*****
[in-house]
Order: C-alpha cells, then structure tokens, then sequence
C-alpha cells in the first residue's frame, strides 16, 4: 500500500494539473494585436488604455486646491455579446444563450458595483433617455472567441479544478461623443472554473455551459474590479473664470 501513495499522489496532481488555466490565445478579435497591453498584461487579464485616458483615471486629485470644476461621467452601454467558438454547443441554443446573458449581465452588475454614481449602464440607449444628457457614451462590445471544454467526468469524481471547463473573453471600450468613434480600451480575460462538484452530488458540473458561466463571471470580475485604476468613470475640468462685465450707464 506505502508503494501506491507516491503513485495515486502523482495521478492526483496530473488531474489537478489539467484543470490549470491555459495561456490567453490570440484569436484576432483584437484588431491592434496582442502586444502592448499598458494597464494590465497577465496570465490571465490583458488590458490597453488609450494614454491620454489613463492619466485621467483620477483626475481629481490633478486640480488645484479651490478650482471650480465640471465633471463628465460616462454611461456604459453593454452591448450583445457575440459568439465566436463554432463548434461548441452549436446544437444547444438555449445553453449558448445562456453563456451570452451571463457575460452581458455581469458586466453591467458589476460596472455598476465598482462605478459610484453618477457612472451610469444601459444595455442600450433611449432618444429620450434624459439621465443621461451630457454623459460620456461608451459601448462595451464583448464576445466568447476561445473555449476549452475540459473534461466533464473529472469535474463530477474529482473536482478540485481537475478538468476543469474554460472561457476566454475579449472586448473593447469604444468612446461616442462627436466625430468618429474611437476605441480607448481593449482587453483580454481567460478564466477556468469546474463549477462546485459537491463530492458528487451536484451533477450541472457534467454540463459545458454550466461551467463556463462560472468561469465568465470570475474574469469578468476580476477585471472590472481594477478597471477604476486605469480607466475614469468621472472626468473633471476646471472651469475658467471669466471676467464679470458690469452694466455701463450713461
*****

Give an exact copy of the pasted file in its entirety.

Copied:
[in-house]
Order: C-alpha cells, then structure tokens, then sequence
C-alpha cells in the first residue's frame, strides 16, 4: 500500500494539473494585436488604455486646491455579446444563450458595483433617455472567441479544478461623443472554473455551459474590479473664470 501513495499522489496532481488555466490565445478579435497591453498584461487579464485616458483615471486629485470644476461621467452601454467558438454547443441554443446573458449581465452588475454614481449602464440607449444628457457614451462590445471544454467526468469524481471547463473573453471600450468613434480600451480575460462538484452530488458540473458561466463571471470580475485604476468613470475640468462685465450707464 506505502508503494501506491507516491503513485495515486502523482495521478492526483496530473488531474489537478489539467484543470490549470491555459495561456490567453490570440484569436484576432483584437484588431491592434496582442502586444502592448499598458494597464494590465497577465496570465490571465490583458488590458490597453488609450494614454491620454489613463492619466485621467483620477483626475481629481490633478486640480488645484479651490478650482471650480465640471465633471463628465460616462454611461456604459453593454452591448450583445457575440459568439465566436463554432463548434461548441452549436446544437444547444438555449445553453449558448445562456453563456451570452451571463457575460452581458455581469458586466453591467458589476460596472455598476465598482462605478459610484453618477457612472451610469444601459444595455442600450433611449432618444429620450434624459439621465443621461451630457454623459460620456461608451459601448462595451464583448464576445466568447476561445473555449476549452475540459473534461466533464473529472469535474463530477474529482473536482478540485481537475478538468476543469474554460472561457476566454475579449472586448473593447469604444468612446461616442462627436466625430468618429474611437476605441480607448481593449482587453483580454481567460478564466477556468469546474463549477462546485459537491463530492458528487451536484451533477450541472457534467454540463459545458454550466461551467463556463462560472468561469465568465470570475474574469469578468476580476477585471472590472481594477478597471477604476486605469480607466475614469468621472472626468473633471476646471472651469475658467471669466471676467464679470458690469452694466455701463450713461